- SOLAR ENERGY Journal
- July 2017
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- Thermal ratcheting is a critical phenomenon associated with the cyclic operation of dual-media thermocline tanks in solar energy applications. To study this phenomenon, it is necessary to develop a comprehensive model of a thermocline tank that includes both the heterogeneous filler region and the composite tank wall. Because CFD models require a high computational cost to simulate a thermocline tank considering transient state operation, a simplified dual-phase model that includes the unsteady heat transfer through a multiple layer wall has been developed. The filler region consists of a rock bed with interstitial molten salt, and the tank wall is composed of a steel shell with two layers of insulation (firebrick and ceramic). In this simplified model, the fluid flow inside the tank is considered to be one-dimensional along the tank axis direction, whereas the heat conduction in the composite wall is considered to be two-dimensional. Therefore, a convective heat transfer coefficient from the bed to the wall is necessary to couple the molten salt flow with the heat transfer in the tank shell. In this work, the effects of both convective heat transfer from the bed to the wall and molten salt flow rate on the time-dependent thermal response of both the steel shell and molten salt have been analyzed. The simplified model is able to predict the temperatures of the molten salt, filler material and layer wall as well as the mechanical stress in the tank shell. (C) 2017 Elsevier Ltd. All rights reserved.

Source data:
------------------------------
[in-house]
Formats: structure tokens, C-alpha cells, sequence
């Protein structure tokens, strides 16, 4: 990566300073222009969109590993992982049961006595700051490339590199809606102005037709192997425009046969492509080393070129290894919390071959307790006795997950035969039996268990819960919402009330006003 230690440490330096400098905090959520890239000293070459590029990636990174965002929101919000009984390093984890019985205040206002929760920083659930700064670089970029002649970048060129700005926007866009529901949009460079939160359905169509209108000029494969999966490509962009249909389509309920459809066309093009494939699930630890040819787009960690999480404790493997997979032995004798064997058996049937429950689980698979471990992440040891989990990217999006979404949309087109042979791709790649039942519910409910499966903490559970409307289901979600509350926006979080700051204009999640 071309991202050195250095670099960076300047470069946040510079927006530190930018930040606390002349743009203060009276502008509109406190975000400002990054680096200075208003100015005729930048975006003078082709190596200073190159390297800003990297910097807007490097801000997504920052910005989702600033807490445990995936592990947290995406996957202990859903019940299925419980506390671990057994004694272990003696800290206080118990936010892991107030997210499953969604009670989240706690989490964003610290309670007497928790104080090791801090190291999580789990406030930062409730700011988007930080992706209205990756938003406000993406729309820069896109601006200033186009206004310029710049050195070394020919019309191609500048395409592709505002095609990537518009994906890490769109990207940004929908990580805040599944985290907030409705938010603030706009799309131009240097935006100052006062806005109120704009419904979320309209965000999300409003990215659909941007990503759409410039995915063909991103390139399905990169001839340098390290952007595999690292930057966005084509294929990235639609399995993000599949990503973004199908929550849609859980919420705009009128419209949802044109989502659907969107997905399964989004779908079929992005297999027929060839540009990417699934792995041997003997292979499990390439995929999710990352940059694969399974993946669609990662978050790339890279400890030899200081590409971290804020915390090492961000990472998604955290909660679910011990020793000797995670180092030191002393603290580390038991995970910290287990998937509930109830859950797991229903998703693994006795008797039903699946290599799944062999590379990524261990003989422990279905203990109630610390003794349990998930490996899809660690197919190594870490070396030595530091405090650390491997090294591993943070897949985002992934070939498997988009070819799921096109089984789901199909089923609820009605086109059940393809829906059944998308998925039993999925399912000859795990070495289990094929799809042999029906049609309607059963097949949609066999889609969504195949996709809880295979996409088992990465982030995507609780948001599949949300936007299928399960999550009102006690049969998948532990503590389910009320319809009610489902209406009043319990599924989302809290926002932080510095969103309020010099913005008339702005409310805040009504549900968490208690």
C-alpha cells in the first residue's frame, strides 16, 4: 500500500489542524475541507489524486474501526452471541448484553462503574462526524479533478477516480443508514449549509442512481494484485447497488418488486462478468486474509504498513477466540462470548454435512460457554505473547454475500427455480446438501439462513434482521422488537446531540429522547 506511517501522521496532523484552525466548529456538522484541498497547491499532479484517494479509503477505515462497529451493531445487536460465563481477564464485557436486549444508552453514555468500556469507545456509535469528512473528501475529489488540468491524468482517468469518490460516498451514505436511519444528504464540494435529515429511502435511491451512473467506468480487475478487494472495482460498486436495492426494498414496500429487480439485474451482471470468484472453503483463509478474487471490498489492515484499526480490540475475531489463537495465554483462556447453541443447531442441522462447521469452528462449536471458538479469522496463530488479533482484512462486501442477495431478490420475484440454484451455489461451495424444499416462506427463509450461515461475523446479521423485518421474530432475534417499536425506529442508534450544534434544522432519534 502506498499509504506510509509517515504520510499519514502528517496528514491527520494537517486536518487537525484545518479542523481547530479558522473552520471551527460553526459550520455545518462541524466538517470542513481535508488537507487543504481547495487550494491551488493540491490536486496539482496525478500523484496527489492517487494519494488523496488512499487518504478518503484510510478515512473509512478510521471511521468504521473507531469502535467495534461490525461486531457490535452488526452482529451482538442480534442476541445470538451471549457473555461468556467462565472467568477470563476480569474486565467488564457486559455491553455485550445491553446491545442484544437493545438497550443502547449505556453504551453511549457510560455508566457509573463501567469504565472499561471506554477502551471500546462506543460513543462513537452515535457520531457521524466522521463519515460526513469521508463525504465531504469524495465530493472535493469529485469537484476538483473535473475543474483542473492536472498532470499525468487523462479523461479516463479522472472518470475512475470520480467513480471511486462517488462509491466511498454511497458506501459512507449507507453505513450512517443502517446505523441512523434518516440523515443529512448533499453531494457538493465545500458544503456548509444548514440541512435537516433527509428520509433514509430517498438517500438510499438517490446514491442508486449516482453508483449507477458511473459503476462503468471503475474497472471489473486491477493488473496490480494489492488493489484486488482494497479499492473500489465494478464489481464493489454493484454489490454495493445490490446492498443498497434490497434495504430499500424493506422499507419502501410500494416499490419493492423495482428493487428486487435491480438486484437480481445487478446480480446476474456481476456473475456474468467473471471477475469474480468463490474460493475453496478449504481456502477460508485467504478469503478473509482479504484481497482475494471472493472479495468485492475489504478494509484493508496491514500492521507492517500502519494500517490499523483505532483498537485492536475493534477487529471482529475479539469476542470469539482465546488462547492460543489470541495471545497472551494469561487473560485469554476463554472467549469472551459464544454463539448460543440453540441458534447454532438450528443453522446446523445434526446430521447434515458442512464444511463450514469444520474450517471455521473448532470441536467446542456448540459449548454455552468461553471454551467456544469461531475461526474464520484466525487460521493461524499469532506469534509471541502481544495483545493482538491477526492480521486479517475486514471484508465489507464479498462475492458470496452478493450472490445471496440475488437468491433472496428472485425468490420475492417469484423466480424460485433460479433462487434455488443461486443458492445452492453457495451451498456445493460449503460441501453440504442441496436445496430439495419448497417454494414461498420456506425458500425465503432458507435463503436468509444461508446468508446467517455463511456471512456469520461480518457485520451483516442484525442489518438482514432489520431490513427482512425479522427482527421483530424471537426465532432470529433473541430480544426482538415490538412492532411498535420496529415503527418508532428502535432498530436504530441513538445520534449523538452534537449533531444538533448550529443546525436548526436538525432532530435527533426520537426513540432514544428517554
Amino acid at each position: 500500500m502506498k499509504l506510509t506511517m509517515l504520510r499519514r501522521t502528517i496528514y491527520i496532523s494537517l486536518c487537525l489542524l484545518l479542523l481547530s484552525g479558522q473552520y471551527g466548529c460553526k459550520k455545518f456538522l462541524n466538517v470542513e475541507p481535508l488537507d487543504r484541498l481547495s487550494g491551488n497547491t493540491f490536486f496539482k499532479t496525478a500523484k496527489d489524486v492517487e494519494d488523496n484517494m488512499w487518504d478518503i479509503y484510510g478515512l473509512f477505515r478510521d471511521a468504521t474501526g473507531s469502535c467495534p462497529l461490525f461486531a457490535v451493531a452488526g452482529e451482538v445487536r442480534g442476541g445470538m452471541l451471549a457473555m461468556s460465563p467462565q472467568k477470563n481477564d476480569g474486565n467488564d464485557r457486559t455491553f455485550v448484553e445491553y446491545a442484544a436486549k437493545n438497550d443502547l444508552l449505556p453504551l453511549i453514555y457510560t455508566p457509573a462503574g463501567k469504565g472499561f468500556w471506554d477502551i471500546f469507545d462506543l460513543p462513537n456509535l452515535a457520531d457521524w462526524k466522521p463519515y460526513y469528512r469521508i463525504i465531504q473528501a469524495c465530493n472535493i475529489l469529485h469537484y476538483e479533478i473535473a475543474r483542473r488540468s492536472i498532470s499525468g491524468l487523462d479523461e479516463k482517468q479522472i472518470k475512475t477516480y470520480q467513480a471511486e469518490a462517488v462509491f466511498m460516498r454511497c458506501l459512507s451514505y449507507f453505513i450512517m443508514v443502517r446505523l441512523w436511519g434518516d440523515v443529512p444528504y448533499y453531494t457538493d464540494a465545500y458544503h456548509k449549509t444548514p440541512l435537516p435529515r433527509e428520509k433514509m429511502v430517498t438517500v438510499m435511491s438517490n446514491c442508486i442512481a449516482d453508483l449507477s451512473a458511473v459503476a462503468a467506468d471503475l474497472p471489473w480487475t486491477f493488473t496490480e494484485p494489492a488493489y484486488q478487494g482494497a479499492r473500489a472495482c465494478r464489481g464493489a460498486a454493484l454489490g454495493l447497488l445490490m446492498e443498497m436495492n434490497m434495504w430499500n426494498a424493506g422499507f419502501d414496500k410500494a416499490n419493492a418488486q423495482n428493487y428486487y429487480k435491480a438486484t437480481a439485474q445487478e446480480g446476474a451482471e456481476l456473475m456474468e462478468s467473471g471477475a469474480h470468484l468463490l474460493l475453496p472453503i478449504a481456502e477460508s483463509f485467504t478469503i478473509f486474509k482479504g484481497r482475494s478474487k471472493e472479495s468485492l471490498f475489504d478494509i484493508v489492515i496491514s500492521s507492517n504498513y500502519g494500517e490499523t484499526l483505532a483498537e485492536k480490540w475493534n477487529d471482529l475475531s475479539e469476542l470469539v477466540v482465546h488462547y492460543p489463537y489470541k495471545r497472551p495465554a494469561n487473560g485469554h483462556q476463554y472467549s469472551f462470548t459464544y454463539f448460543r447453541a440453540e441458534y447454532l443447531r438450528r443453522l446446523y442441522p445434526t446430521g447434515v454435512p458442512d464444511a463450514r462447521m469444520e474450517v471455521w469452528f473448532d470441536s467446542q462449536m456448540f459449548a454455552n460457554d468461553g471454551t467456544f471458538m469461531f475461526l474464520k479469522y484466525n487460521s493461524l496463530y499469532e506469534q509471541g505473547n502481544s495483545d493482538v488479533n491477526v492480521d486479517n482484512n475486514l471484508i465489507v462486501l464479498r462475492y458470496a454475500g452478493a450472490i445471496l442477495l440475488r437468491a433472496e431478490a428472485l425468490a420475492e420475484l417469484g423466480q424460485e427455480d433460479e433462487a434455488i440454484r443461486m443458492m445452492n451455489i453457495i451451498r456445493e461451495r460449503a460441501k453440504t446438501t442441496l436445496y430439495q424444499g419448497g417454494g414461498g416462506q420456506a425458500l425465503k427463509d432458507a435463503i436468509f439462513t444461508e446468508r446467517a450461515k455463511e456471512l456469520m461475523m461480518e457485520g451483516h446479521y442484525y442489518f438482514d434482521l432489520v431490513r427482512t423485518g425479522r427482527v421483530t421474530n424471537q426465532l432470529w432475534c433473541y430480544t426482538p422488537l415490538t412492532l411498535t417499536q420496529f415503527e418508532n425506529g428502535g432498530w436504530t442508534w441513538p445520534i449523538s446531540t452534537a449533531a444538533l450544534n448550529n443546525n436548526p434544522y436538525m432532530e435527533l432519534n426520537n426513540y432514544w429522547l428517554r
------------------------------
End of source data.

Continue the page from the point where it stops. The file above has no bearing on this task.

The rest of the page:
- thermal energy storage; molten-salt thermocline; thermal ratcheting